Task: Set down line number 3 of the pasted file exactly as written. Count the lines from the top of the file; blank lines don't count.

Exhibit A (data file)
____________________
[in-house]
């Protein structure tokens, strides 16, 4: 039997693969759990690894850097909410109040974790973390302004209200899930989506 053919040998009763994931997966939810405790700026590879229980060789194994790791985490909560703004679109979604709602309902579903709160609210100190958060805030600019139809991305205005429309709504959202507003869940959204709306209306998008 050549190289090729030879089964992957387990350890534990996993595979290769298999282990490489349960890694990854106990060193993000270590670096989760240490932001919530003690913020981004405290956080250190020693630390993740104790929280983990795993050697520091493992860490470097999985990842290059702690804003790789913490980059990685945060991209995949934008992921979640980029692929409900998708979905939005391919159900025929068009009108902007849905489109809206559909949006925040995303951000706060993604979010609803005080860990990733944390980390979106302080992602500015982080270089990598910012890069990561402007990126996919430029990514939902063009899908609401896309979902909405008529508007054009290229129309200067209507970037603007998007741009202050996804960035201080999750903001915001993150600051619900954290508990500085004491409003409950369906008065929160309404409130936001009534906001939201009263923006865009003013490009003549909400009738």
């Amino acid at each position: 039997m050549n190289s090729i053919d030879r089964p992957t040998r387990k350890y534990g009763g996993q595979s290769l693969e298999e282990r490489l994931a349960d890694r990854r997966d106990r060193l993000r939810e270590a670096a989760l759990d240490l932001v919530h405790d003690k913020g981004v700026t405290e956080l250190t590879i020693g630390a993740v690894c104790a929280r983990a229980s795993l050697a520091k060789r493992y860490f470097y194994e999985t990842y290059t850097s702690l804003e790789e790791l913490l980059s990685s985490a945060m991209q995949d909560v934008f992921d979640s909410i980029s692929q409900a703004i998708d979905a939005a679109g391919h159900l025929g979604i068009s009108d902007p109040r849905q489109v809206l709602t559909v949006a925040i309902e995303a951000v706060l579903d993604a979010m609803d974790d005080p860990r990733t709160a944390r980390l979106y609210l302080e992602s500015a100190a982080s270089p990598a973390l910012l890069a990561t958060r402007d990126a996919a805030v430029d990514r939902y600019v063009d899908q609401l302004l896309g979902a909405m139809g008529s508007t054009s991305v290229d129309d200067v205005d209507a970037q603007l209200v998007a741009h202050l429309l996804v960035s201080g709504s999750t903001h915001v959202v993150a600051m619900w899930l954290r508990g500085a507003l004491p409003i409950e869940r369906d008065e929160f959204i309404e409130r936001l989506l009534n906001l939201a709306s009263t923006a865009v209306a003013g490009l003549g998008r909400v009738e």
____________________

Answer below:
């Amino acid at each position: 039997m050549n190289s090729i053919d030879r089964p992957t040998r387990k350890y534990g009763g996993q595979s290769l693969e298999e282990r490489l994931a349960d890694r990854r997966d106990r060193l993000r939810e270590a670096a989760l759990d240490l932001v919530h405790d003690k913020g981004v700026t405290e956080l250190t590879i020693g630390a993740v690894c104790a929280r983990a229980s795993l050697a520091k060789r493992y860490f470097y194994e999985t990842y290059t850097s702690l804003e790789e790791l913490l980059s990685s985490a945060m991209q995949d909560v934008f992921d979640s909410i980029s692929q409900a703004i998708d979905a939005a679109g391919h159900l025929g979604i068009s009108d902007p109040r849905q489109v809206l709602t559909v949006a925040i309902e995303a951000v706060l579903d993604a979010m609803d974790d005080p860990r990733t709160a944390r980390l979106y609210l302080e992602s500015a100190a982080s270089p990598a973390l910012l890069a990561t958060r402007d990126a996919a805030v430029d990514r939902y600019v063009d899908q609401l302004l896309g979902a909405m139809g008529s508007t054009s991305v290229d129309d200067v205005d209507a970037q603007l209200v998007a741009h202050l429309l996804v960035s201080g709504s999750t903001h915001v959202v993150a600051m619900w899930l954290r508990g500085a507003l004491p409003i409950e869940r369906d008065e929160f959204i309404e409130r936001l989506l009534n906001l939201a709306s009263t923006a865009v209306a003013g490009l003549g998008r909400v009738e």